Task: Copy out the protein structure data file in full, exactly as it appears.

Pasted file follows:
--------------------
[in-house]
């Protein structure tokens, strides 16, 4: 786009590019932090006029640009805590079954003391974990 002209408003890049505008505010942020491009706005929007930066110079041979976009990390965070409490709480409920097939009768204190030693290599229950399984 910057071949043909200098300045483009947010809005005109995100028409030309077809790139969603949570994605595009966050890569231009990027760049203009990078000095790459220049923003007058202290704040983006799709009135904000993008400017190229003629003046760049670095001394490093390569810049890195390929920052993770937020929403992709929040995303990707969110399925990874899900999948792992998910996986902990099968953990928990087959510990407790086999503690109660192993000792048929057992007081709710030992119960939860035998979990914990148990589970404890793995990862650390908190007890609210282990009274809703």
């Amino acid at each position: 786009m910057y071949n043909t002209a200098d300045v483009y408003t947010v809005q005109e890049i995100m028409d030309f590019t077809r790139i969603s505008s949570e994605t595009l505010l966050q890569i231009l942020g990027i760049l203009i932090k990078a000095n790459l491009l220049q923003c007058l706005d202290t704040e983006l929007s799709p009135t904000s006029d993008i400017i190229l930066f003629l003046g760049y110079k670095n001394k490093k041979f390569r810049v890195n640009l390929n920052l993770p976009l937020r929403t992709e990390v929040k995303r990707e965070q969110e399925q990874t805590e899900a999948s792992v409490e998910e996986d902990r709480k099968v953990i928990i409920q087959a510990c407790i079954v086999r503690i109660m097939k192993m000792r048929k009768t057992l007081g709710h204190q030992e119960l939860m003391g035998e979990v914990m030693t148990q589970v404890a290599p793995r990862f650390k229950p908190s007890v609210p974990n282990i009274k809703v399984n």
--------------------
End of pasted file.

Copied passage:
[in-house]
């Protein structure tokens, strides 16, 4: 786009590019932090006029640009805590079954003391974990 002209408003890049505008505010942020491009706005929007930066110079041979976009990390965070409490709480409920097939009768204190030693290599229950399984 910057071949043909200098300045483009947010809005005109995100028409030309077809790139969603949570994605595009966050890569231009990027760049203009990078000095790459220049923003007058202290704040983006799709009135904000993008400017190229003629003046760049670095001394490093390569810049890195390929920052993770937020929403992709929040995303990707969110399925990874899900999948792992998910996986902990099968953990928990087959510990407790086999503690109660192993000792048929057992007081709710030992119960939860035998979990914990148990589970404890793995990862650390908190007890609210282990009274809703």
């Amino acid at each position: 786009m910057y071949n043909t002209a200098d300045v483009y408003t947010v809005q005109e890049i995100m028409d030309f590019t077809r790139i969603s505008s949570e994605t595009l505010l966050q890569i231009l942020g990027i760049l203009i932090k990078a000095n790459l491009l220049q923003c007058l706005d202290t704040e983006l929007s799709p009135t904000s006029d993008i400017i190229l930066f003629l003046g760049y110079k670095n001394k490093k041979f390569r810049v890195n640009l390929n920052l993770p976009l937020r929403t992709e990390v929040k995303r990707e965070q969110e399925q990874t805590e899900a999948s792992v409490e998910e996986d902990r709480k099968v953990i928990i409920q087959a510990c407790i079954v086999r503690i109660m097939k192993m000792r048929k009768t057992l007081g709710h204190q030992e119960l939860m003391g035998e979990v914990m030693t148990q589970v404890a290599p793995r990862f650390k229950p908190s007890v609210p974990n282990i009274k809703v399984n």